It’s a rough mental week for me and I have a lot of thoughts swirling around my head but they have not been put into words very coherently or in a way I like, so they will sit in the drafts for now. Too many work deadlines today prevent me from messing with them, but in order to not break my streak I wanted to make sure I got something up.
Death sucks – whether expected or a surprise. This is not breaking news and yet as a society we also suck at dealing with it. It is so touchy and uncomfortable, yet the desire to do something persists. When thinking back to those dark times, these are ways that people helped me:
Don’t say the deceased is in a better place, even if there was suffering. The deceased may be at peace, but those left picking up the pieces are hurting and may not have the same religious inclinations as you. “I’m so sorry” is simple, expresses feelings, and far less likely to rub someone the wrong way.
Supply food – it is cliche and casserole heavy in the midwest, but there is a reason for it. This does not need to be elaborate or full meals. Dropping off simple fruit/veggies/snacks were so helpful when I was barely able to get dressed.
Show up to the memorial if at all possible. Funerals are for the living and showing up means so, so much.
If you attend the funeral, sign the guest book legibly with complete address and zip code. Your presence will want to be acknowledged and it is so much easier if cross-referencing is not needed.
Stamps are appreciated and something I never thought of until they were needed (so many were needed). Now when I want to make a contribution, but the designated memorial is outside my scope, I buy a couple sheets of stamps and enclose in the card. Sending out thank you cards can get expensive fast and every little bit helps.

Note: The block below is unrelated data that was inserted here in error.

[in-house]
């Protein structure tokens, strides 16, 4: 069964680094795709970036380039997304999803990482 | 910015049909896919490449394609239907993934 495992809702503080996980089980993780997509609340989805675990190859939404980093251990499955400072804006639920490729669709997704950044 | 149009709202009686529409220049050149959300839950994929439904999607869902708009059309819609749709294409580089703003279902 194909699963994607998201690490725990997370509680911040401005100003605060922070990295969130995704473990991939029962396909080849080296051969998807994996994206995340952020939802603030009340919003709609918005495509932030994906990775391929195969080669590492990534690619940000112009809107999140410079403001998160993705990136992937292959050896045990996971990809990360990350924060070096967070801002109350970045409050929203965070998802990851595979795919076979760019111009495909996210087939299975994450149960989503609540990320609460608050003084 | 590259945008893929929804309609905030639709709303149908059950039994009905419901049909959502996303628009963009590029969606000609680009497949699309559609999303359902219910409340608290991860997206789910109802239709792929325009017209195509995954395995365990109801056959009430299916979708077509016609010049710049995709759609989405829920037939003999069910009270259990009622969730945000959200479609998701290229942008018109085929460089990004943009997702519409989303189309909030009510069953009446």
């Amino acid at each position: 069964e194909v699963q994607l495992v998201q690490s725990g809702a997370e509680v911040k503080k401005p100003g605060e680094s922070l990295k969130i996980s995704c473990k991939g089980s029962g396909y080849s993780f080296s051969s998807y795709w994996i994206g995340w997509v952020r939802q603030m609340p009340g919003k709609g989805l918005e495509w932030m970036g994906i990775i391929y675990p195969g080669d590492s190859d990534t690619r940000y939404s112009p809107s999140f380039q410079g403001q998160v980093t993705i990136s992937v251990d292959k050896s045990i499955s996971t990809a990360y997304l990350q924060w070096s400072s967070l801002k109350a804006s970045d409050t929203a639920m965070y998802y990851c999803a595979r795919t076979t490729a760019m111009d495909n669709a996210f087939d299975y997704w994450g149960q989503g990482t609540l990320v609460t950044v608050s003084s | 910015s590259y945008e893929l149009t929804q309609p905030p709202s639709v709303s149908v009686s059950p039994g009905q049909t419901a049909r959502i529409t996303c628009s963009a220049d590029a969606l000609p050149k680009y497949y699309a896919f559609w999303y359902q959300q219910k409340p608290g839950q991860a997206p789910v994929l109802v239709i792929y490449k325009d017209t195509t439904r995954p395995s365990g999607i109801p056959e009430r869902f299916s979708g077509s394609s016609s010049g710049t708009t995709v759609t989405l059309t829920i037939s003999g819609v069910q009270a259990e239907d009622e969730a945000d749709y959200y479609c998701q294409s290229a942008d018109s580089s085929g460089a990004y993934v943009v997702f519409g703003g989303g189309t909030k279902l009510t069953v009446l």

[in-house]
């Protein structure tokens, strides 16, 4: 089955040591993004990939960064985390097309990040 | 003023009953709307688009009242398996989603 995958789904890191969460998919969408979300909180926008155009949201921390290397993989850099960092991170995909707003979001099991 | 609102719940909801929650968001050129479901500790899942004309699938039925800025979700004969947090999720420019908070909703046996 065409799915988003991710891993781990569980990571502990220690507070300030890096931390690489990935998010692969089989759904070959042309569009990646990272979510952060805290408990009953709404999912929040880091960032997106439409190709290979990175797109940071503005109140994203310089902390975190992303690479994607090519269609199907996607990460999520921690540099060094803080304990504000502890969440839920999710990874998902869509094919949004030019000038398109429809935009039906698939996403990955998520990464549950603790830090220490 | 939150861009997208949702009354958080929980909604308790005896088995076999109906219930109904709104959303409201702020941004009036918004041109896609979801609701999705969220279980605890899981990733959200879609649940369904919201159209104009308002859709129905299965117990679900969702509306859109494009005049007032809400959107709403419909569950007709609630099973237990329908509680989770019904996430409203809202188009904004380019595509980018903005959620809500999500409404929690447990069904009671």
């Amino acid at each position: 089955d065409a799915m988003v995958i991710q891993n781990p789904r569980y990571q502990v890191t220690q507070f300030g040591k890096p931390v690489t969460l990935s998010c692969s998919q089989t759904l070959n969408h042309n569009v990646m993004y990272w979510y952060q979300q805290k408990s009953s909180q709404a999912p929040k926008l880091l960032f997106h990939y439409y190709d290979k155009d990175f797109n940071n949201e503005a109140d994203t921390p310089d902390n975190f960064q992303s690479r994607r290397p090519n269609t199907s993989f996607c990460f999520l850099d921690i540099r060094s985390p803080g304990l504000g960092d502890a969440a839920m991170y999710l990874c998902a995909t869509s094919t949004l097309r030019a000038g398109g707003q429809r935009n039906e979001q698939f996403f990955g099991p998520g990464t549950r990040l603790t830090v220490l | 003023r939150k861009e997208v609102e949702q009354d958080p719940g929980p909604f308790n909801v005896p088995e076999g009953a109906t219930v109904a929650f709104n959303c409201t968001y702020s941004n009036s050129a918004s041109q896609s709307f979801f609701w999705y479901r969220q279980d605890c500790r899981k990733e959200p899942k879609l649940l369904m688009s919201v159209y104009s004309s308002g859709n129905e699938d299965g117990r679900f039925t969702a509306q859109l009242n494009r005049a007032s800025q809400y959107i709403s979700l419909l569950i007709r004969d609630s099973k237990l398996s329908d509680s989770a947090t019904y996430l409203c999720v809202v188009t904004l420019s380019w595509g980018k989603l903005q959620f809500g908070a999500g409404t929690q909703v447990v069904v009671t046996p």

Keep calling. You might not get an answer or a call back. Yes, pestering might make the person feel guilty about not answering or calling back. Keep calling and checking in anyway.
Don’t say “if you need anything, let me know.” Grieving people are terrible at reaching out. Offer concrete suggestions – I want to take a walk come with me, let me help address envelopes, can I help you sort belongings, etc.
If you are close, stop over and do menial tasks. Offer to walk the dog, clean the bathroom, empty/load dishwasher, run vacuum, etc. If you would not offend the person – just DO these tasks.
Talk about the deceased – memories are touching. It might cause tears, but there is a void and sidestepping it is so much more awkward.
It is so true that we remember how people make us feel. I will never forget the kindness and compassion shown when I have been at my worst.